AUGUST 7 1882 was a day of triumph and tragedy at Ewood Park.

Inside the ground Rovers beat their fiercest local rivals Blackburn Olympic to lift the East Lancashire Charity Cup.

Outside one supporter William Riley died and 30 were injured, seven seriously, in a tramcar accident.

The tragic incident at Ewood Bridge on Bolton Road has been researched by Fred Cumpstey after discovering his great-grandfather John Thomas Cumpstey was injured when the vehicle overturned on its way to the ground.

He reveals: "The tramcars passed the entrance to Ewood and, as a consequence, for some time before and just ahead of kick off the trams were overcrowded with supporters.

"All went well until one of the tramcars had passed down the incline from the Infirmary Hotel to Hollin Bank Mill. After a short distance of level ground there was another steeper descent, curving sharply to the right before passing over the bridge which spans the River Darwen before then turning sharply to the left.

"The tramcar went down the hill from Hollin Bridge Mill 'at a great rate', according to a witness.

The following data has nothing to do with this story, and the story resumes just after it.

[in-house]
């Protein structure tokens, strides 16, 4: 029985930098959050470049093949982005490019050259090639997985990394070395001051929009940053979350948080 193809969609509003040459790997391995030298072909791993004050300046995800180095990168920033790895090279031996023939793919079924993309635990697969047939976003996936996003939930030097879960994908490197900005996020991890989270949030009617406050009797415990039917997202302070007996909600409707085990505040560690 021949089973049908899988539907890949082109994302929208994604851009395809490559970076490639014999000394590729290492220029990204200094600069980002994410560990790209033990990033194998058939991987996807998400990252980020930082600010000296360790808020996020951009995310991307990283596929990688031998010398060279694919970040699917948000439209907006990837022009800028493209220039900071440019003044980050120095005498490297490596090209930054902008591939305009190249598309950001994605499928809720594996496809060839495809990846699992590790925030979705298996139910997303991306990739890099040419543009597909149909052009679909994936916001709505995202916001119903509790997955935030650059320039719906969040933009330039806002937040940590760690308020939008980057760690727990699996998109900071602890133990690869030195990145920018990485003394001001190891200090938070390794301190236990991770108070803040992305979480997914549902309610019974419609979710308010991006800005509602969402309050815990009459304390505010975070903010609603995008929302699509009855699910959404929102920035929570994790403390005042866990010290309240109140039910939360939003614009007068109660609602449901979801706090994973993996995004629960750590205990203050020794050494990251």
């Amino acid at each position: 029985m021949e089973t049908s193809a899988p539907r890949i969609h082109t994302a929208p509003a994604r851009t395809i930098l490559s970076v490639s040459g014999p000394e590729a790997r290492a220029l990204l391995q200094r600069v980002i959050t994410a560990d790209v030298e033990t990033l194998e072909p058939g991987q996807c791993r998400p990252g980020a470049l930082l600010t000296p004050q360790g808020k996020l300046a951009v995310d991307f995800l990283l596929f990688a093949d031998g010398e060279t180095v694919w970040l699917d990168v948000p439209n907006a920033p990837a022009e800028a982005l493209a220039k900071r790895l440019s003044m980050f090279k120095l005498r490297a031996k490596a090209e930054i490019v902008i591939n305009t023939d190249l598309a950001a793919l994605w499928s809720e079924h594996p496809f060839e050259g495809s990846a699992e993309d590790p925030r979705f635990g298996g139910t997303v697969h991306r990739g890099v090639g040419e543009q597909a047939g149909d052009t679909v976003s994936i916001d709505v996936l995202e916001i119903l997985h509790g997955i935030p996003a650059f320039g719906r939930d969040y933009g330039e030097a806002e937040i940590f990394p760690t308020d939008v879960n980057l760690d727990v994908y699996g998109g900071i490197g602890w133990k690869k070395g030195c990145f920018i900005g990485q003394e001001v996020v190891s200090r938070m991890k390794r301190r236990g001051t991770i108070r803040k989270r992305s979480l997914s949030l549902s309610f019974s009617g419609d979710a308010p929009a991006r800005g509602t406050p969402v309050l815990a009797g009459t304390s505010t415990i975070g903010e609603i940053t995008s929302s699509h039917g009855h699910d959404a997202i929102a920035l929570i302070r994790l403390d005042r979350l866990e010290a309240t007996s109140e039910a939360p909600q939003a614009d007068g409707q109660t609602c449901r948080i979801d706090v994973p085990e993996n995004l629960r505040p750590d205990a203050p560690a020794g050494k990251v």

"Fearing that the tramcar would overturn, some passengers grabbed the overhead brass handrails as a precaution. Despite the protestations of a police officer for the tramcar to reduce speed, the tramcar overturned on its right side and was derailed.

"The passengers on the open upper deck were thrown off, mostly into the road.

"Although the view of thousands attending the match that night was obscured, the noise from the crashing glass and timbers alerted them to the tragedy that had happened.

“Dr Morley, his surgeon son Mr Morley, and several other medical men at once went to the scene, and Mr Eastwood (Secretary of the Infirmary) being at the match at once took a cab and went to the town for other medical men.

"Investigations into the cause of the accident were undertaken almost immediately, including the arrest of the driver the following day a court appearance.

"During that same month, Major-General Hutchinson, Inspector for the Board of Trade, held an Inquiry into the incident.

"John McDermott, the conductor, stated that there were 52 passengers on board instead of 42."

Mr McDermott added: "The distance from where the accident happened to Ewood Park was about 130 yards."

Mr Cumpstey's full article can be found on the Cotton Town community history website.